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I recently submitted an article to a journal, which was later rejected. But the grounds for rejection were completely unfounded.

Also, a few oddities stand out with regards to the rejection. Normally, the rejection from this journal is signed by the editor but in this case it was unsigned.

We promptly emailed the editorial office asking for a clarification, as clearly there had been some misunderstanding. Since then, the assistant editor has continued to provide stereotypic responses which can be summarised as "we have emailed the editor with a reminder". Since our first correspondence with the editorial office regarding this issue, almost a month has passed.

Please note, the article in question is a short format article, and for this particular article type the journal normally responds to article submissions within two weeks.

This is an article coming out of my PhD and it has got me worried about what I can or should do to get a clear and concise response from the editor.

  • Rebuttal is a work on its own. I did it and very successfully once. But that was for re- positioning in a rather new facet of research line by some of us. Just move to a similar journal. – Alchimista May 1 at 7:29
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I would personally start wrapping my head around the idea that you will (a) not get the "clear and concise" explanation from the Editor-in-Chief that you are hoping for, and that (b) this publication is unlikely to appear in this specific journal. In short, it may be time to move on and think about alternative publication venues.

On this site, we have many questions related to appealing journal decisions, and (in cross-field agreement that is rather rare around here) most experienced researchers here agree that fighting a review decision that you perceive to be unfair is a wasted effort. Decisions actually being sent out "by mistake" is very rare (to the point that I am not aware of a single such case in my circles), and that the authors do not agree with the content of a review is basically never grounds for a re-evaluation of the manuscript.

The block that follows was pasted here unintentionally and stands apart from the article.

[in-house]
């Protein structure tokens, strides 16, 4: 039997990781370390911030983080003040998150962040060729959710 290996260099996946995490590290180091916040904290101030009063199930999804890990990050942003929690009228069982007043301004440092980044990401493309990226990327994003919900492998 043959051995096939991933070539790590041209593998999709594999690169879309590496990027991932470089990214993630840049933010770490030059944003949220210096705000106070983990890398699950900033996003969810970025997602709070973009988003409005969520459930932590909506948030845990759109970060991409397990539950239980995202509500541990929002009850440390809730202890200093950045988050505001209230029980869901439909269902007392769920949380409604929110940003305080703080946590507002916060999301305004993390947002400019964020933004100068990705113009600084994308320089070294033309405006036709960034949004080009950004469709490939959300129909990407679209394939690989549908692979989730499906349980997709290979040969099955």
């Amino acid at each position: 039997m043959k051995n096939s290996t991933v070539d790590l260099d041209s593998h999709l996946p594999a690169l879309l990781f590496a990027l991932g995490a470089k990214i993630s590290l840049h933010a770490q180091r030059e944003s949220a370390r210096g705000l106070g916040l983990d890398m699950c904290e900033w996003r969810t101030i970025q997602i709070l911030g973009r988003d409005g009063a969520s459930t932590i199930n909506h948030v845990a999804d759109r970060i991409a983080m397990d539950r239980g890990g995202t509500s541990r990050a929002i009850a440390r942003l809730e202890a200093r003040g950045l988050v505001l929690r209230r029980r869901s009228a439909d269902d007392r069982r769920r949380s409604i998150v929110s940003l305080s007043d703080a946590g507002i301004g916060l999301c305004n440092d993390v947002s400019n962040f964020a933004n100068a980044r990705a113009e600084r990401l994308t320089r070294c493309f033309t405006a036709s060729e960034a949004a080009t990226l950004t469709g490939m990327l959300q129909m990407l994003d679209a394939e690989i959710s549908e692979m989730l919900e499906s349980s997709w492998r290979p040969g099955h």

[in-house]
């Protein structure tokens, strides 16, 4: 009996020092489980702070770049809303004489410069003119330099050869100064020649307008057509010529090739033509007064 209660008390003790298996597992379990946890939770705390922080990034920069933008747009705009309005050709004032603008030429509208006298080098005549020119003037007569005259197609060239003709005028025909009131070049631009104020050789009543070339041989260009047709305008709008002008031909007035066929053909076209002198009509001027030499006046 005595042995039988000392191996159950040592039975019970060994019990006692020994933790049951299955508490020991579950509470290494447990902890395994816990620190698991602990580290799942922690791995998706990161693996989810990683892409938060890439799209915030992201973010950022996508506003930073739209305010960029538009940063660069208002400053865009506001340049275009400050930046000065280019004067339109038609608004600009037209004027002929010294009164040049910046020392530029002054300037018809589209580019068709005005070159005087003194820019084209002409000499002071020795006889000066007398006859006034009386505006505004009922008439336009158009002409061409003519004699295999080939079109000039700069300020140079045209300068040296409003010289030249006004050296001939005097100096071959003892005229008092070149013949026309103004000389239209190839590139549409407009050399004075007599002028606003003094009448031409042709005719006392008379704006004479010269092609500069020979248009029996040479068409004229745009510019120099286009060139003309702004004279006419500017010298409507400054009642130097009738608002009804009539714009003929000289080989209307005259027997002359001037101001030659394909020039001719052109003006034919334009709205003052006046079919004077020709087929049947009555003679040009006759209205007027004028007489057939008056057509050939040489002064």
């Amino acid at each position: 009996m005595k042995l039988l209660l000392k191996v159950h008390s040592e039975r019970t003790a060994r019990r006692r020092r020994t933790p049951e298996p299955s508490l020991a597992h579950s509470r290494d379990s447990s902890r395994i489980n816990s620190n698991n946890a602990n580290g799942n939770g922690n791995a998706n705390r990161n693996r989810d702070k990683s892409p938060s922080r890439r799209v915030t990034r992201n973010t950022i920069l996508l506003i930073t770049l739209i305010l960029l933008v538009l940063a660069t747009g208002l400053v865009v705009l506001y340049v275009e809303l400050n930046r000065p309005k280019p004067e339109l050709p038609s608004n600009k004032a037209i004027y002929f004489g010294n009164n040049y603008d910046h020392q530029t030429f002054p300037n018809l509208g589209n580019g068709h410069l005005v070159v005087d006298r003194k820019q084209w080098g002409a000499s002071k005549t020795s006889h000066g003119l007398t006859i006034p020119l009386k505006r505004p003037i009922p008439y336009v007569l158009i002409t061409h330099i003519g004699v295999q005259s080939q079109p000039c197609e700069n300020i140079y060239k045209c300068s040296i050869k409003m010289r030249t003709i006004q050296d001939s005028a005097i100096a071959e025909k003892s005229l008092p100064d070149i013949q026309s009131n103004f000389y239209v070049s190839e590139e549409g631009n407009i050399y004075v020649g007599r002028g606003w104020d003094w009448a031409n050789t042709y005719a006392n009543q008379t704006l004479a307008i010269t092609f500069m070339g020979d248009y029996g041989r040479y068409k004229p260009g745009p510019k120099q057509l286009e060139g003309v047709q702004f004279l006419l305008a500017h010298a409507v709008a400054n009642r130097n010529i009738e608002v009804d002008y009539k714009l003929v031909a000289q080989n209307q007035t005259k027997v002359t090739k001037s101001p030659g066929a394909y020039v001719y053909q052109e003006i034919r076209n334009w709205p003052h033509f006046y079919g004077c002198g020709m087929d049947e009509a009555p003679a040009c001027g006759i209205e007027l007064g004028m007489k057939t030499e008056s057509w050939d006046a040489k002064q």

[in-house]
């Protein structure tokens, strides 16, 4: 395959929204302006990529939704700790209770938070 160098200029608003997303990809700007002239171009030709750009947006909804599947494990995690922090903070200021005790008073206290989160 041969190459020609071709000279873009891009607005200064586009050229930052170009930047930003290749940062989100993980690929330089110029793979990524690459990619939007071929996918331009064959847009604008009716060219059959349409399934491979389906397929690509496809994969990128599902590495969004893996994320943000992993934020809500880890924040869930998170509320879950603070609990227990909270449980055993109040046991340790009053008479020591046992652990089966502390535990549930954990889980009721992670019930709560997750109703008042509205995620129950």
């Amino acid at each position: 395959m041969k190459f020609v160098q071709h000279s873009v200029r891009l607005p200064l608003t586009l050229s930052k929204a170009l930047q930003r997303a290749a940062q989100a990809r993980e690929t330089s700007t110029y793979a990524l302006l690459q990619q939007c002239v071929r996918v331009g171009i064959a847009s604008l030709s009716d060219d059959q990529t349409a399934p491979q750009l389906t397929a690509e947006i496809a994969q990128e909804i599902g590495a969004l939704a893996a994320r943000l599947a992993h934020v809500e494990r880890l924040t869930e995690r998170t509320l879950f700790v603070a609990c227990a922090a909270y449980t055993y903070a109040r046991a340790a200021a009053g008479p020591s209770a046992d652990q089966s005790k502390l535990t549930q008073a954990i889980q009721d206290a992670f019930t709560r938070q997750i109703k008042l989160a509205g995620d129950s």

The fact that the editor is not really getting back to you on this is another strong indicator that this is not a case of a silly mistake, but that the journal stands behind their decision and wants to cut short any possible discussion related to this manuscript.

You can definitely draw your own conclusions from this experience (such as to not submit to this journal again), but there is no formal recourse against the decision of a journal to reject a paper, and them backtracking on this is unlikely enough that you should not delay your manuscript further while you are trying to fight.

  • When I say unfounded reasons, I mean the Editor disregrading the existence of Figure 1A which addresses the concerns they have raised with the submission. Therefore, if it is not a mistake then it was deliberately ignored. Even in such cases, is it fruitless to fight the decision? – FoldedChromatin Apr 30 at 14:27
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    @FoldedChromatin Yes. – xLeitix Apr 30 at 15:12
  • Indeed. You claim they haven't seen the figure, but I suspect that they have and have, nevertheless, come to the conclusion that the paper should not be published. – Wolfgang Bangerth Apr 30 at 15:33
  • Hi, the journal editor finally got back to us. They admitted that there had been a mistake and reversed their decision. The article is now going out for review. :) – FoldedChromatin May 9 at 8:28
  • @FoldedChromatin Wow. This is a first for me. Glad it worked out for you. – xLeitix May 9 at 12:40

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